ASX: The local market is expected to fall at the open after a negative session on Wall Street overnight.
This comes after the yesterday, with the mining giants leading the way after iron ore prices rebounded due to China’s plans to reopen from its harsh COVID-19 lockdowns.
Wall Street: on Wednesday after a series of disappointing quarterly results from some major retailers weighed on the broader markets.
Investors also further digested remarks from Federal Reserve officials reaffirming their aim to rein in inflation.
Crypto: It’s been a frosty year for crypto, which turned bitter cold during last week’s .
As Bitcoin flirts with levels not seen since late 2020, one institutional trader is for a new “consequential bull market”.
Jobs: The Australian Bureau of Statistics will release the labour force report for April today, the final major economic report before voters go to the polls on Saturday.
to 3.9 per cent, its lowest level since 1974, and down from 4 per cent in March.
Employment is expected to have risen by 30,000 in the month.
Labor costings: Federal Labor is set to , as the campaign breaks into the final sprint.
Opposition Leader Anthony Albanese said the promises would be partly funded by winding back $750 million in government grants Labor linked to “waste and rorts” under Scott Morrison.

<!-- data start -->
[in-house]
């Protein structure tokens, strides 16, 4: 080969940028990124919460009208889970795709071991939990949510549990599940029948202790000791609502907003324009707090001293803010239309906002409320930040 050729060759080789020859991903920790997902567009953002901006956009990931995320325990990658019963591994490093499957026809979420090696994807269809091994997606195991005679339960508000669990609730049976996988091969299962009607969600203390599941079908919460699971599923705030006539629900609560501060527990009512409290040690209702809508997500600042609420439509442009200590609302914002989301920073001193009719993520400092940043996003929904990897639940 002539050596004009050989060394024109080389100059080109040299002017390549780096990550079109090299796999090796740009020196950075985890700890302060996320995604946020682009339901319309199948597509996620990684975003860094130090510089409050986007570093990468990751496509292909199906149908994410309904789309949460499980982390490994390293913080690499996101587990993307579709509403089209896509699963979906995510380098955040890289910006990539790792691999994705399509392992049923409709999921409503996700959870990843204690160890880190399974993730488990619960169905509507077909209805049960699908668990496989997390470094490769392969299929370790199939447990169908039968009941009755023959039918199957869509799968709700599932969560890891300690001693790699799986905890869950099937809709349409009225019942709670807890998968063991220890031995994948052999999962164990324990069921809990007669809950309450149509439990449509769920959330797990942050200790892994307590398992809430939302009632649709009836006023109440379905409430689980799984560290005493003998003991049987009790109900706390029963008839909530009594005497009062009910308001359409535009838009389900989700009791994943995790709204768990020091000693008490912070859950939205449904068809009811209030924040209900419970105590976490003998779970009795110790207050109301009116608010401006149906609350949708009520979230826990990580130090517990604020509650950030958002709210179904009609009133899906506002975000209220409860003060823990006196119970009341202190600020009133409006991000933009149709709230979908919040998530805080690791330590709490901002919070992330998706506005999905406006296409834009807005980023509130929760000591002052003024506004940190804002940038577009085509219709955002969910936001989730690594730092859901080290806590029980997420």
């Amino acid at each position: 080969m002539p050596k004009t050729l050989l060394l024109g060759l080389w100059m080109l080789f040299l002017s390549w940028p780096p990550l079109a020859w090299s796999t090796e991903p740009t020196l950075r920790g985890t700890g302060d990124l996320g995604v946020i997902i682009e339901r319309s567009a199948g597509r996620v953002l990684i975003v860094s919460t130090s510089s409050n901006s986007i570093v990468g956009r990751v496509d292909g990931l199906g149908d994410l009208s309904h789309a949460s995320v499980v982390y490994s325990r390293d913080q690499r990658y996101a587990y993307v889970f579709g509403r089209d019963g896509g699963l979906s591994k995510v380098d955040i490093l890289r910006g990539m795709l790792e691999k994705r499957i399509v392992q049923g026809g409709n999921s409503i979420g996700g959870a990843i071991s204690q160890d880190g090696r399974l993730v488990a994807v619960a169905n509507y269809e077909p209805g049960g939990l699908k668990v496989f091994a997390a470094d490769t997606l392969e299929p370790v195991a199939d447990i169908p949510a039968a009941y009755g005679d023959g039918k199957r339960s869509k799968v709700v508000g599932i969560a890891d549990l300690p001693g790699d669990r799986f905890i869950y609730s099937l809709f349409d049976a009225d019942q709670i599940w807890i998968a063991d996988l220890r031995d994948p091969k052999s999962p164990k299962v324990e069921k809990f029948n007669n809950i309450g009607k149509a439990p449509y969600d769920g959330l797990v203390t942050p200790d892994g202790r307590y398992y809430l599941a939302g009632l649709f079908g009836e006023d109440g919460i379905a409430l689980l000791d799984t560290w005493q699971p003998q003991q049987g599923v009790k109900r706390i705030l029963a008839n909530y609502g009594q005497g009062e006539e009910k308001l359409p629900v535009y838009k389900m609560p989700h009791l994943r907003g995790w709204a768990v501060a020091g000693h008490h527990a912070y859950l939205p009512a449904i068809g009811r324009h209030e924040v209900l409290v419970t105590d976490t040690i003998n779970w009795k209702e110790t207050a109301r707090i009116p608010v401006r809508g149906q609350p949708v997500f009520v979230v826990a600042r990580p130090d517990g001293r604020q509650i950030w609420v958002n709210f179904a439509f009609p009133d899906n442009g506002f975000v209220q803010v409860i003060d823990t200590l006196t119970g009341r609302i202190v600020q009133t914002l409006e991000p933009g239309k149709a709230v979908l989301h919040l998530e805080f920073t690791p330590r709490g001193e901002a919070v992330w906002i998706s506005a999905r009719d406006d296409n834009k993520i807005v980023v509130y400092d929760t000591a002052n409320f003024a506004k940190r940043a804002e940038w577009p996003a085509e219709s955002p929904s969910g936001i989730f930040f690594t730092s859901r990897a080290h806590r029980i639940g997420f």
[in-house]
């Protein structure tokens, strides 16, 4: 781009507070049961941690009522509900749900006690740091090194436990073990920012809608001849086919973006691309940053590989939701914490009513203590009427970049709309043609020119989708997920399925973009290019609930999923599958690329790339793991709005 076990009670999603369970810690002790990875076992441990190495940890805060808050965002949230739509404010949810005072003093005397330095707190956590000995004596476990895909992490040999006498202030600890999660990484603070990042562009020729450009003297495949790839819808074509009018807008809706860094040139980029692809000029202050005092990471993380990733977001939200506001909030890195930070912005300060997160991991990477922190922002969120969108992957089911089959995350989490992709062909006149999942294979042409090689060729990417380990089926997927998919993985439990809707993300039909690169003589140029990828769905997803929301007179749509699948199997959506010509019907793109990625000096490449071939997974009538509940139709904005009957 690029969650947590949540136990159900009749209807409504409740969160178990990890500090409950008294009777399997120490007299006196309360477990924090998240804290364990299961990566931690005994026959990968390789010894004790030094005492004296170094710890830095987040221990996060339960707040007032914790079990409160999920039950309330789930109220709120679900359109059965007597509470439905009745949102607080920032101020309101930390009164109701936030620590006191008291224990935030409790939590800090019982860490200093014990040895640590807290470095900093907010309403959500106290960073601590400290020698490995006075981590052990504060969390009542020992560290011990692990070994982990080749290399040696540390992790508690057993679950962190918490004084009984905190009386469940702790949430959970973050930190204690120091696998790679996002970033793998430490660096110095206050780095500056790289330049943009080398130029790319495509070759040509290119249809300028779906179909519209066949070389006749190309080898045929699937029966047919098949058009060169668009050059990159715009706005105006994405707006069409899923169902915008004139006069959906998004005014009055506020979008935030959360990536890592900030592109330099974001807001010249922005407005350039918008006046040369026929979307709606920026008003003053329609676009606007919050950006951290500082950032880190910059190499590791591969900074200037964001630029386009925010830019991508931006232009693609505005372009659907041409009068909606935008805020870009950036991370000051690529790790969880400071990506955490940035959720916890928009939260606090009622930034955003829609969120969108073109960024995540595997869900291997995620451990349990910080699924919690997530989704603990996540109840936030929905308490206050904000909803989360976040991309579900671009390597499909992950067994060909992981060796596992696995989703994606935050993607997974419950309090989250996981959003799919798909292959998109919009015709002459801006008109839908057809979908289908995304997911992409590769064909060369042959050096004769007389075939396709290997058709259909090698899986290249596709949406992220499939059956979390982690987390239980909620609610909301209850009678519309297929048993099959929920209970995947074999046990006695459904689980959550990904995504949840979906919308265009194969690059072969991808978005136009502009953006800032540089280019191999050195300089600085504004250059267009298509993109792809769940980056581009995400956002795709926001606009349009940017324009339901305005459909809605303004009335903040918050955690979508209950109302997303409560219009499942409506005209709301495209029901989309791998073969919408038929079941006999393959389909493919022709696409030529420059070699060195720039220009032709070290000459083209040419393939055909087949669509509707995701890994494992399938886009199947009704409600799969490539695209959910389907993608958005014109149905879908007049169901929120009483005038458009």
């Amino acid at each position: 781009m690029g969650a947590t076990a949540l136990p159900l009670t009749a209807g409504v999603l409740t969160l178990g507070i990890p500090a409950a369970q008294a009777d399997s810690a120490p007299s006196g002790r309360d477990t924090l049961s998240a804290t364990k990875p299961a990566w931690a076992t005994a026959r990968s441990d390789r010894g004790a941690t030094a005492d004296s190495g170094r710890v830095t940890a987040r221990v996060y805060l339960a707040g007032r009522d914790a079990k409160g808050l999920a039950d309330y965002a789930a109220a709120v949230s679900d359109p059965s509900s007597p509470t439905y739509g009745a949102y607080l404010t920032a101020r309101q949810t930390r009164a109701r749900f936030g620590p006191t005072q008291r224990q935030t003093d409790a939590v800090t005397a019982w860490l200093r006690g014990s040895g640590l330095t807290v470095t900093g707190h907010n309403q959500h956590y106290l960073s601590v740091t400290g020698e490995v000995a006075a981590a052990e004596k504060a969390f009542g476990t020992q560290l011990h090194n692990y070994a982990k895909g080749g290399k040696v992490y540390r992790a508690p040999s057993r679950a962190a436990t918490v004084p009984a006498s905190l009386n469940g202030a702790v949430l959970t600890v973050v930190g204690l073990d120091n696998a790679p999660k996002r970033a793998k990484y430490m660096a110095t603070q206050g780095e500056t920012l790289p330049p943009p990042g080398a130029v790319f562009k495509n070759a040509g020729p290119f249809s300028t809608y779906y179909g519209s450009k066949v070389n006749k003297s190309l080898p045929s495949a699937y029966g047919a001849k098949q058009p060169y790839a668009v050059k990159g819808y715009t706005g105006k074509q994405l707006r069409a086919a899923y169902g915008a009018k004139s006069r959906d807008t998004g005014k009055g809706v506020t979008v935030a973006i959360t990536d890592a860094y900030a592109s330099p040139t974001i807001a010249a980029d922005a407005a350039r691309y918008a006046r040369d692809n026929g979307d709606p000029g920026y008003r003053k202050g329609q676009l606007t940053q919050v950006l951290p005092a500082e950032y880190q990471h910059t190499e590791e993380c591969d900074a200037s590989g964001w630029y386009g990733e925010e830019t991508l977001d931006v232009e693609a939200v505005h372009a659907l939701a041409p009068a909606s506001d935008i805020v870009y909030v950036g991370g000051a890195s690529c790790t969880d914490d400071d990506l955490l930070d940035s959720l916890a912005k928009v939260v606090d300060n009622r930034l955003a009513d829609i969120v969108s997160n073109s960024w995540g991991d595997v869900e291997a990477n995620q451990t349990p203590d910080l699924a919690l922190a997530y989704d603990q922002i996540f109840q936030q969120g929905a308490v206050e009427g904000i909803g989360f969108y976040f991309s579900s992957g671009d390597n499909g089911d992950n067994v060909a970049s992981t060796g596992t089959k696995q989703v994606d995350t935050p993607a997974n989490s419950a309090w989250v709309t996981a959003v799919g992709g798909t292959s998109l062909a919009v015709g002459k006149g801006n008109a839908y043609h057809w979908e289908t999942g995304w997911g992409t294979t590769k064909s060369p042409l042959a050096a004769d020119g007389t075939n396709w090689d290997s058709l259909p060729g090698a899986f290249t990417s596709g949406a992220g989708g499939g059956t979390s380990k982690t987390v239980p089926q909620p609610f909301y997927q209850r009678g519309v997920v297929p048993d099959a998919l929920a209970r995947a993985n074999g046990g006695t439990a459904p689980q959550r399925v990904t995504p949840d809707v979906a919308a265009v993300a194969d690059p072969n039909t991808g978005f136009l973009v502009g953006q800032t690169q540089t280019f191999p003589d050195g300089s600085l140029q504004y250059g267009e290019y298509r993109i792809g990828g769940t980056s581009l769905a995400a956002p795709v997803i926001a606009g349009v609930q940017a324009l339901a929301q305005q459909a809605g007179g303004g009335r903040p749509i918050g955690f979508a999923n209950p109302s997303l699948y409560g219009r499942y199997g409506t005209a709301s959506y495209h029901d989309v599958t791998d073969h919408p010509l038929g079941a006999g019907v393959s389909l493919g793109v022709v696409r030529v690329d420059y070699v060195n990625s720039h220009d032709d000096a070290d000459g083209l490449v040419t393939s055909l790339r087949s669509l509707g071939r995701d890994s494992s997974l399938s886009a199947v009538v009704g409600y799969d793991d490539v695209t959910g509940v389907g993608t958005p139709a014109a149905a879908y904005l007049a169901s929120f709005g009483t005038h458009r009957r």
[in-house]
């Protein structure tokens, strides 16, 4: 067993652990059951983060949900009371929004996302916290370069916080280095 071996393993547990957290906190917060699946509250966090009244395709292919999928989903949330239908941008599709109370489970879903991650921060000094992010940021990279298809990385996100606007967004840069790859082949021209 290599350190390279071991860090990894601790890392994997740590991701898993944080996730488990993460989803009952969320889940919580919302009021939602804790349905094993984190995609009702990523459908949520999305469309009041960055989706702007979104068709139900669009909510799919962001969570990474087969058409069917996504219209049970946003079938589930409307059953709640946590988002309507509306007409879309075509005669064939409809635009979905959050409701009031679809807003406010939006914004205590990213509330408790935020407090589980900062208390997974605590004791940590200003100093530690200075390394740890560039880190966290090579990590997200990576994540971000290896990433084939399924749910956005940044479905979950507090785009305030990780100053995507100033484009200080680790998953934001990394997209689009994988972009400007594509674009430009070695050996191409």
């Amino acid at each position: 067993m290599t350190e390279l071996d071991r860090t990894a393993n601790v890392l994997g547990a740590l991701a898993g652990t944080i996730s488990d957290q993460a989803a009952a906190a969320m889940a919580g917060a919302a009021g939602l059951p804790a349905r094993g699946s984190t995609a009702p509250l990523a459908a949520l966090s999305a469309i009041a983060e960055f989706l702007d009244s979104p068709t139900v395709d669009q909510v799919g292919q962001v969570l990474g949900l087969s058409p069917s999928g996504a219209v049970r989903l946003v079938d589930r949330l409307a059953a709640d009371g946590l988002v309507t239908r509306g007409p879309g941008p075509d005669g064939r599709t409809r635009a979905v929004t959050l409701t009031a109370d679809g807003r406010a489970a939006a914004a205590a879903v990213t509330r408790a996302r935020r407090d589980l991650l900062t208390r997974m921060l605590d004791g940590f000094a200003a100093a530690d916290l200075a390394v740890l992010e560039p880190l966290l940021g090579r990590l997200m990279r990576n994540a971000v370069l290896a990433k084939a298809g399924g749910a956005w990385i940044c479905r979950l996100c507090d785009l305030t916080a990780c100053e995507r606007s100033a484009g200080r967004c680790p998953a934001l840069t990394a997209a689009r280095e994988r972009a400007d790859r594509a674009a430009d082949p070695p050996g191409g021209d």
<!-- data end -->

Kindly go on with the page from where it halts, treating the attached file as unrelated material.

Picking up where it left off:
Major player: Woodside shareholders will be asked at the annual general meeting to approve the company’s .
If successful, this would more than double Woodside’s production, transforming it from a company mostly focused on LNG production off the coast of WA to a truly global player with assets on four continents.
Clean what?: A new poll shows four out of five , as a report casts doubt on the official emissions-reduction estimate for a $500 million project.
The Australia Institute, found just over a fifth (22 per cent) of Australians knew the government-backed definition of “clean hydrogen”.
Denied: Viagogo will have to pay a when it resold concert and sports tickets five years ago, after its appeal against a prior court decision was tossed.
Rainforests: Climate change has taken a , killing trees at a faster rate since the 1980s, a new study confirmed.
The average death rates of tropical trees in Australia doubled in the past 35 years, as global warming increased the drying power of the atmosphere.
Follow Yahoo Finance on Facebook, LinkedIn, Instagram and Twitter, and subscribe to the free Fully Briefed daily newsletter.
Credit: Source link